In a curious turn of events, both Apple and Google are now facing patent litigation for infringing on patents related to their presence on the web. We're used to seeing Google's partners and Apple going at each other but we've never seen them come under fire together from the same entity. Both companies are said to have infringed upon 10 patents owned by Unwired Planet - a company formally known as Openwave whom were a big player when the world was still using WAP. Yepp, WAP. The company has filed suit against Google and Apple for different uses of the patents and this is said to be a move to focus on solely becoming a Patent Holding company. A sad trend that seems to becoming more and more common these days - with technology related patents becoming not only sought after but incredibly expensive.
There are two suits that have been filed in Nevada court and Google is accused of infringing upon the patents in its mobile offerings. Including AdWords, Google Wallet, mobile advertising and the biggy, mobile search. There aren't many more details than that but it's strange to see Google in hot water surrounding its core business, at least this doesn't pertain to Android itself. Meanwhile, Apple are being sued for infringing on the same patents because of the firm's cloud messaging, mobile digital content, as well as location based services amongst other things.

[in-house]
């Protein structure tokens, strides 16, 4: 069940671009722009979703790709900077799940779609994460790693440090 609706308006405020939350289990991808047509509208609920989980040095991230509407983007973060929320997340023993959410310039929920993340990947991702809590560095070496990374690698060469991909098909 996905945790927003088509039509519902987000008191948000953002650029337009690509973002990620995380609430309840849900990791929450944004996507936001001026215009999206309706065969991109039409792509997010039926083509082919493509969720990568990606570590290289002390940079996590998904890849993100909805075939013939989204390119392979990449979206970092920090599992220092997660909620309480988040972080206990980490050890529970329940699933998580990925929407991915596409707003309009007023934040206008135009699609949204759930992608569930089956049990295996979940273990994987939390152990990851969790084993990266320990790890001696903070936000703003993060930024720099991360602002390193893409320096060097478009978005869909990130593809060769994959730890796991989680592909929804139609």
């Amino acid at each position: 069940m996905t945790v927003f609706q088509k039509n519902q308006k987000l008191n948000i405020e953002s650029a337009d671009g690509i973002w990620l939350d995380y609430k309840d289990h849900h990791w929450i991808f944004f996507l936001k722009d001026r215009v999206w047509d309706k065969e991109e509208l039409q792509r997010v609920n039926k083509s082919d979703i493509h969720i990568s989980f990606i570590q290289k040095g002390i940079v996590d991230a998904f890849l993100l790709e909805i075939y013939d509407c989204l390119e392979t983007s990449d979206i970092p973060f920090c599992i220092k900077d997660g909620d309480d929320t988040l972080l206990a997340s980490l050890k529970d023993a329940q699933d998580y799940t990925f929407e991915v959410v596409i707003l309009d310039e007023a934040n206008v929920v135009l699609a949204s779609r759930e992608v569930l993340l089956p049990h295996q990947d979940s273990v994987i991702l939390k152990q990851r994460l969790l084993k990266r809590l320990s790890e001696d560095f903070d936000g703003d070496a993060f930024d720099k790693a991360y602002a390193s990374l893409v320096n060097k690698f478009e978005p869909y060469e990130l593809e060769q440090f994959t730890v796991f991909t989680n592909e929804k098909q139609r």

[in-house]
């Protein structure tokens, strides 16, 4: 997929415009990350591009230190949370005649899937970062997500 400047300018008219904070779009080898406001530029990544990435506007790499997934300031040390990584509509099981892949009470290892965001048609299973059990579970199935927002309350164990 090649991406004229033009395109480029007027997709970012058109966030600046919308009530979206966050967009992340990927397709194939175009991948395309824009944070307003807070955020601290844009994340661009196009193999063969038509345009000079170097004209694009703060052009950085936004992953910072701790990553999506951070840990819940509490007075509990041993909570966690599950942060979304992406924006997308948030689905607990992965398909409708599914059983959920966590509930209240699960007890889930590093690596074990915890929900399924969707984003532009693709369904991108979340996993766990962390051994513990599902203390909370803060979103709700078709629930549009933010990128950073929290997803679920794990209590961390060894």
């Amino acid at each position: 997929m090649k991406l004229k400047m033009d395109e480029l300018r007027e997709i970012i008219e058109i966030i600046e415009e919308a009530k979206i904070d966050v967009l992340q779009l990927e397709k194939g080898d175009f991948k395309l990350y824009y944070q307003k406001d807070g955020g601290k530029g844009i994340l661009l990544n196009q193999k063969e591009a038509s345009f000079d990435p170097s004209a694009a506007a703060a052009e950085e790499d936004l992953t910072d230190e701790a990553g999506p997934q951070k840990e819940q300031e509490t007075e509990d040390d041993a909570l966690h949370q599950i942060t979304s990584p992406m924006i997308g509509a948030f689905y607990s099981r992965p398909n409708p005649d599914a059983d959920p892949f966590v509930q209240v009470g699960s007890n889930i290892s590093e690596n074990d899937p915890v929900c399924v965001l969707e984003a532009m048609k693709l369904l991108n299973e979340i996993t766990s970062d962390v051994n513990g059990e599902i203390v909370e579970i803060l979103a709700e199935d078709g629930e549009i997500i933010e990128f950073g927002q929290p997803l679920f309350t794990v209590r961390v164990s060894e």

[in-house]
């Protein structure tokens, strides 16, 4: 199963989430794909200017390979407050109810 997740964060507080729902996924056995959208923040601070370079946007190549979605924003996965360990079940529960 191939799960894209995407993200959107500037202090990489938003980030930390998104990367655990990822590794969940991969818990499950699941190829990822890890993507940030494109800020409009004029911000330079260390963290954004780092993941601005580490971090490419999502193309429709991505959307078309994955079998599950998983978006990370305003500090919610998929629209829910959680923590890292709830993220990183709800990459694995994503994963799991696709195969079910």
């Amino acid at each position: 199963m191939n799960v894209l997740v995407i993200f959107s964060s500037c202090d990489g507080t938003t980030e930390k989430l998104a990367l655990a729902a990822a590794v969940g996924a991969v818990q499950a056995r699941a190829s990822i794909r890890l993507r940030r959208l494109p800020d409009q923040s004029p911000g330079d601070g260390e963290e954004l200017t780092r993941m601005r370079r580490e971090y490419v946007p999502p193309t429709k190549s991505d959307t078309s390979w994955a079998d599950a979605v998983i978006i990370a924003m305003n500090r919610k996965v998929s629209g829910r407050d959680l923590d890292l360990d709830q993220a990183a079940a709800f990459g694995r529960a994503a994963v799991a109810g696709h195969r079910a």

It's pretty sad really, to see a company that was once forging a path on the mobile internet turn into a company only looking for cash for some left over patents. Of course, if the game is there for them to play then let them have it but, it's hardly a nice way to do business is it? This is a trend that is only going to increase with companies looking to release some cash that is now apparently stored away in patents from yesteryear. I can't see anything major happening out of these claims after all, that's not what Unwired Planet will be looking for - they'll be more than happy with a settlement from both or perhaps an aim to license the patents to both parties.